• An increasing number of developers are getting in the on-campus business; however, developers are being more strategic on which projects/procurements to respond to
  • Exploration of other sources of funds like tax credits, USDA, and opportunity zones
  • Shared governance continues to grow
  • Larger, more complex P3 projects including long term concessions, availability payment models, Key Performance Indicators (KPIs)
  • Bundling of Procurements (food, housing (including faculty), academic buildings, hotel, energy, facility maintenance, etc.)

Further Reading:

We would love to hear from you about what you think about this post. We sincerely appreciate all your comments – and – if you like this post please share it with friends. And feel free to contact us if you would like to discuss ideas for your next project!

Sincerely,

FRANK CUNHA III
I Love My Architect – Facebook


THE SPIRIT OF CAMPUS DESIGN: A reflection on the words of Werner Sensbach #Campus #Planning #Design #University #Architect

Montclair State University
Photo Credit: Mike Peters

In 1991, Werner Sensbach, who served for over 25 years as Director of Facilities Planning and Administration at the University of Virginia, wrote a paper titled “Restoring the Values of Campus Architecture”. The paragraphs that follow were excerpted from that article. They seem particularly appropriate to Montclair State University as it looks at its present campus facilities and forward to the planning of future facilities on a piece of land of spectacular beauty.

Nearly two thousand years ago, the Roman architect Vitruvius wrote that architecture should provide firmness, commodity, and delight. It is the definition of “delight” that still troubles us today. This is especially so on college campuses. Many who try to give voice to what it is that brings delight in a building or an arrangement of buildings may mention the design, the placement on the site, the choice of building materials, the ornamentation, or the landscaping. But mostly it’s just a feeling, or a sense that things are arranged just right, or a sensation of pleasure that comes over us. So academics, like nearly everyone else, often are unsure when planning for new campus construction about what is likely to be delightful. Even though the United States has 3,400 colleges, while most other advanced nations only have a few dozen, we simply have not developed in the United States a sensibility, a vocabulary, a body of principles, an aesthetic for campus architecture.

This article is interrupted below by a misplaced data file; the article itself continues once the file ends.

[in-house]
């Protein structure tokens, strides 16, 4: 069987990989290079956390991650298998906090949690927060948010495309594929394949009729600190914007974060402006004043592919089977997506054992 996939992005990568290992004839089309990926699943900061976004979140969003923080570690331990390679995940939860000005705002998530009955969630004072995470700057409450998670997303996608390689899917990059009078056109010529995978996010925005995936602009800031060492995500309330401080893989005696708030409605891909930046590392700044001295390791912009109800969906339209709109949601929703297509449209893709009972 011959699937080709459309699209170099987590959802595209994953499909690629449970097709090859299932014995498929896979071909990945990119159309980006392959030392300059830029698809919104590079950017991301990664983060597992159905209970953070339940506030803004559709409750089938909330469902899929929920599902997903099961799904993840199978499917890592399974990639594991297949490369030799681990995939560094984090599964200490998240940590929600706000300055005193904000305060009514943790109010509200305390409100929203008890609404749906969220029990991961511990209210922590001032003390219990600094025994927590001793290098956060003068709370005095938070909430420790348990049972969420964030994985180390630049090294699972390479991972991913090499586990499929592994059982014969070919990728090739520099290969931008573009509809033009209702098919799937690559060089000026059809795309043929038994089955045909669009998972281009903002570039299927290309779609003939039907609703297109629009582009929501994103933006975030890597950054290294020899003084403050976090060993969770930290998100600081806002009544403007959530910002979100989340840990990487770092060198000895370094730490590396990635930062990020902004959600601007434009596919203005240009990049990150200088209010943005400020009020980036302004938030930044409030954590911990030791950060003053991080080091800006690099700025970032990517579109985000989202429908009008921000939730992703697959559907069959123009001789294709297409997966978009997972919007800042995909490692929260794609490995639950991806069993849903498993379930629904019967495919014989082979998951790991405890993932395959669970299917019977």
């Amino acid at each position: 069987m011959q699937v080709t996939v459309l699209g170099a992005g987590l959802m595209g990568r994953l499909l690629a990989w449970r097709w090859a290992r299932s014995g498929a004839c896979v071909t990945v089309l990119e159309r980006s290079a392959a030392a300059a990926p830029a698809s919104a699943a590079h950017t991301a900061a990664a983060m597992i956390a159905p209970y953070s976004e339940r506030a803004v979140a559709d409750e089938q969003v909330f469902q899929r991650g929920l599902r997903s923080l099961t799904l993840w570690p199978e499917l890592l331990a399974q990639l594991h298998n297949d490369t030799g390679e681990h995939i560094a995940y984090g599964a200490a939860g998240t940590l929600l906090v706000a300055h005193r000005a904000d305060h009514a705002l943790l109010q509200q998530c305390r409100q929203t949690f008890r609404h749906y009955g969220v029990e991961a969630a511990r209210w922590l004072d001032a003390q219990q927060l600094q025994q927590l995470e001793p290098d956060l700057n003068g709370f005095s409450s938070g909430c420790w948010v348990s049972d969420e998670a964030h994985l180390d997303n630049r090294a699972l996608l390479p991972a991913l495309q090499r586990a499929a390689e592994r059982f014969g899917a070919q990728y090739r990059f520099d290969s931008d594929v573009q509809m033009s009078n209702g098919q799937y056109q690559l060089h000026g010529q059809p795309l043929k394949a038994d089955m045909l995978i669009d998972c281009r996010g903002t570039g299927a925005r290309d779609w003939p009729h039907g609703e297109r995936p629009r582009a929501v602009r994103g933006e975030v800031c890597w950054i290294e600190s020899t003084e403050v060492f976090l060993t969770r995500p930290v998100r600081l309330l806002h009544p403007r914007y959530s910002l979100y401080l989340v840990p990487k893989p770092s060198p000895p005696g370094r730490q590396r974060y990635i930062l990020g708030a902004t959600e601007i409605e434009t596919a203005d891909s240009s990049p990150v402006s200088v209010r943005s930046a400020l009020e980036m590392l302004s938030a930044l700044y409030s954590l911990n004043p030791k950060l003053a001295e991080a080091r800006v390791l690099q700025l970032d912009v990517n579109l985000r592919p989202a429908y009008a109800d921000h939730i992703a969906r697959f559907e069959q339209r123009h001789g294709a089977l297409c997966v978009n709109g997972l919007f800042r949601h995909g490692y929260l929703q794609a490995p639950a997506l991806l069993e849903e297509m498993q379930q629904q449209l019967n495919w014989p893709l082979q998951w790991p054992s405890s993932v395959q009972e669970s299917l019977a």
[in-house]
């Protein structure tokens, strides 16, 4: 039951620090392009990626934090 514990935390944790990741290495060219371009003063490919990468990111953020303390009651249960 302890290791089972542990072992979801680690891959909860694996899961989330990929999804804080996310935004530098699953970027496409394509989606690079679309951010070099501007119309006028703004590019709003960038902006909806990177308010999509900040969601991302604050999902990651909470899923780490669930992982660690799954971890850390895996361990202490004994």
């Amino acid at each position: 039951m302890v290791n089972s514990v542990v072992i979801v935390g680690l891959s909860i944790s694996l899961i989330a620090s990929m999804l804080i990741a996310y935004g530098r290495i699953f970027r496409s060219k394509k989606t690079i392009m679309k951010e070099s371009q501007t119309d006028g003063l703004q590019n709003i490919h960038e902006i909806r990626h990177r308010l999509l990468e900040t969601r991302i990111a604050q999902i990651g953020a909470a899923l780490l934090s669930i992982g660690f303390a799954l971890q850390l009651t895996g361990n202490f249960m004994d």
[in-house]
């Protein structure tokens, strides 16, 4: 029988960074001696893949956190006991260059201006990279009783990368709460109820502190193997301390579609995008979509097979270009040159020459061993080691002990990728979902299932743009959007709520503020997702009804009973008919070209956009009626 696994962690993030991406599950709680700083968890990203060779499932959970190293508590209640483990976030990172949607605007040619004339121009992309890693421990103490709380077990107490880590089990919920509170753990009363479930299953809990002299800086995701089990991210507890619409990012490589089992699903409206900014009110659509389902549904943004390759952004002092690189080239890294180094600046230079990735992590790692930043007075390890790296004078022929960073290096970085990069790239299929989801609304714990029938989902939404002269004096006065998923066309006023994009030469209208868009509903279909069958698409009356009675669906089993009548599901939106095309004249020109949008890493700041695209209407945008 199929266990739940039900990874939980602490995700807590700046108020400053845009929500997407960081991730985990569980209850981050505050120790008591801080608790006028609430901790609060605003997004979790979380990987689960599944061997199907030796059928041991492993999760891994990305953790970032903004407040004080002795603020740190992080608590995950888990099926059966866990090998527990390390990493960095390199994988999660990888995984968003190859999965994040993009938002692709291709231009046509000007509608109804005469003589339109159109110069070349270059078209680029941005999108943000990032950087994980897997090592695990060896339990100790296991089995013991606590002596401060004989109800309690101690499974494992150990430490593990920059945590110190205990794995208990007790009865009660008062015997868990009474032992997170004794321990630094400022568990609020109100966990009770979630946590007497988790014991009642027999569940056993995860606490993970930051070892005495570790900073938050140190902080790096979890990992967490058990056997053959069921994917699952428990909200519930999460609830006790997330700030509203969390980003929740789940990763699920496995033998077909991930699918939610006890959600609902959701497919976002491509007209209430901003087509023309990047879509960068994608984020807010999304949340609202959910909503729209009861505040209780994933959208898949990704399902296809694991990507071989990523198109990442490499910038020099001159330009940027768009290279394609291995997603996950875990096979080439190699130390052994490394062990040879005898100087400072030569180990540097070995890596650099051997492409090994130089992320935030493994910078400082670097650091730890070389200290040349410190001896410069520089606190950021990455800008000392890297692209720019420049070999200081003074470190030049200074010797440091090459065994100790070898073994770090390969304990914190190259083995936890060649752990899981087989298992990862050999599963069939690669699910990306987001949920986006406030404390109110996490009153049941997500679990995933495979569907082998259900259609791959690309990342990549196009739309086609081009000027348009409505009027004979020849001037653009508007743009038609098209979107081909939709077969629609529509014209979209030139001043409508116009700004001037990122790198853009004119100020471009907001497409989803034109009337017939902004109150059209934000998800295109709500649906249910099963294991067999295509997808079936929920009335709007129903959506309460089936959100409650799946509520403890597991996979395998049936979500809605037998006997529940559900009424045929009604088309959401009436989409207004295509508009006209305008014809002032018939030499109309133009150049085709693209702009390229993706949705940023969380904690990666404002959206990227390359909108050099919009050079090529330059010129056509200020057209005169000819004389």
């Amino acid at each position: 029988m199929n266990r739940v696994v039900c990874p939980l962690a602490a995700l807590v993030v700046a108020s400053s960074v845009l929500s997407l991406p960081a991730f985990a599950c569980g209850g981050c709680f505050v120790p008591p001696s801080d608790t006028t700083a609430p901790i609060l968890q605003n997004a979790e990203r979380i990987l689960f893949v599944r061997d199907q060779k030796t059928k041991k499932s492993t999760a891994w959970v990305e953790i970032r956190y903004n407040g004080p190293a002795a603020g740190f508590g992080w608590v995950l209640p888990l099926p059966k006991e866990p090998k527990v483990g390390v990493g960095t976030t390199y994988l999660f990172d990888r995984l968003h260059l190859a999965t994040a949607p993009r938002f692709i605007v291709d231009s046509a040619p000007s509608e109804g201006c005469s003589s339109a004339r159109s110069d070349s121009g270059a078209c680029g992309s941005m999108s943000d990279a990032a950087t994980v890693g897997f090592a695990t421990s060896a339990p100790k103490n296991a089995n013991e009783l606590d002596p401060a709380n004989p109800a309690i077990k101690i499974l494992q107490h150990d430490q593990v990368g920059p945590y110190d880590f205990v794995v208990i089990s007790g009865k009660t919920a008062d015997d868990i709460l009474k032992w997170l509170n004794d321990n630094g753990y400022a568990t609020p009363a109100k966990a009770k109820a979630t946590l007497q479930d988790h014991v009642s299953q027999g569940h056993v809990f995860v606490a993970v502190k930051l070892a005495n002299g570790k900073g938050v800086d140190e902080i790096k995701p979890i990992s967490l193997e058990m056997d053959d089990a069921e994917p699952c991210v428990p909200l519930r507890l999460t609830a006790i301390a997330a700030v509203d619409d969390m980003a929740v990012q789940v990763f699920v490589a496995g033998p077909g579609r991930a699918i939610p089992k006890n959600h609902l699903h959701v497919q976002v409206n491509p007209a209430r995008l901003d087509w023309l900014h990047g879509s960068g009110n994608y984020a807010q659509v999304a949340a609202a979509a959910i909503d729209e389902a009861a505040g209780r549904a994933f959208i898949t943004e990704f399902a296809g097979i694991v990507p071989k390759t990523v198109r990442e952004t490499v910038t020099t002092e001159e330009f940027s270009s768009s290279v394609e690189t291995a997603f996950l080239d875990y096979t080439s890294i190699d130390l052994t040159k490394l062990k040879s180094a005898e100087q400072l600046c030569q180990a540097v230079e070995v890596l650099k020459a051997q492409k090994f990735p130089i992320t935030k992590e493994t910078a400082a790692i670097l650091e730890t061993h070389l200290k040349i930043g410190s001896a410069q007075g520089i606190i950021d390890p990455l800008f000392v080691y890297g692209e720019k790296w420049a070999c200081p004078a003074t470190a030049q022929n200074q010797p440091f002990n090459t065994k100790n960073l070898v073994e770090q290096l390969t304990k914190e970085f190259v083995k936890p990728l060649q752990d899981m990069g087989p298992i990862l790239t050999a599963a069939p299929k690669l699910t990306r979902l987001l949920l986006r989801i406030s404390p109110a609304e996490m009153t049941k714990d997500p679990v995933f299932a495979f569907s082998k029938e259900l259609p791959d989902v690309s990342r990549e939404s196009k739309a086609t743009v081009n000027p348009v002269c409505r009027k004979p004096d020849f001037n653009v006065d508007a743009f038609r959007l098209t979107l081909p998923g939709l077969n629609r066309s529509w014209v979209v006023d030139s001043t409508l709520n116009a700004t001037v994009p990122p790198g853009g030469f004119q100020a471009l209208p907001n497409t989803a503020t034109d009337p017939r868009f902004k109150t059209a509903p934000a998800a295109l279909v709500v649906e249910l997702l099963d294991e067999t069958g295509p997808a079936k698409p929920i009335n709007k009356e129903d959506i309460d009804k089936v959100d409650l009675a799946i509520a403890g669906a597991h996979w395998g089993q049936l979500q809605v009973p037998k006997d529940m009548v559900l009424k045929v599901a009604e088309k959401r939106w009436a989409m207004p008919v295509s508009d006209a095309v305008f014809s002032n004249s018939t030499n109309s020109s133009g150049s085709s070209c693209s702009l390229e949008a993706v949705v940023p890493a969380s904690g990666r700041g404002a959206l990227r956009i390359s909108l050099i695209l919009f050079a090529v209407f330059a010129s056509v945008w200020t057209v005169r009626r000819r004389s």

That each campus should be an “academic village” was one of Thomas Jefferson’s finest architectural insights. Higher learning is an intensely personal enterprise, with young scholars working closely with other scholars, and students sharing and arguing about ideas, religious beliefs, unusual facts, and feelings. A human scale is imperative, a scale that enhances collegiality, friendships, collaborations on research.

I believe the style of the campus buildings is important, but style is not as important as the village-like atmosphere of all the buildings and their contained spaces. University leaders must insist that architects they hire design on a warm, human scale. Scale, not style, is the essential element in good campus design. Of course, if an inviting, charming campus enclosure can be combined with excellent, stylish buildings so much the better.

The third imperative for campus planners, the special aesthetic of campus architecture, or the element of delight, is the hardest to define. It is the residue that is left after you have walked through a college campus, a sense that you have been in a special place and some of its enchantment has rubbed off on you. It is what visitors feel as they enjoy the treasures along the Washington Mall, or others feel after leaving Carnegie Hall, Longwood Gardens in southeastern Pennsylvania, Chartres Cathedral, the Piazza San Marco in Venice, or the Grand Canyon.

On a college campus the delight is generated by private garden spaces in which to converse, by chapel bells at noon or on each hour, by gleaming white columns and grand stairways, by hushed library interiors, by shiny gymnasiums and emerald playing fields, by poster-filled dormitory suites, by a harmony of windows and roofs, and by flowering trees and diagonal paths across a huge lawn. The poet Schiller once said that a really good poem is like a soft click of a well-made box when it is being closed. A great campus infuses with that kind of satisfaction.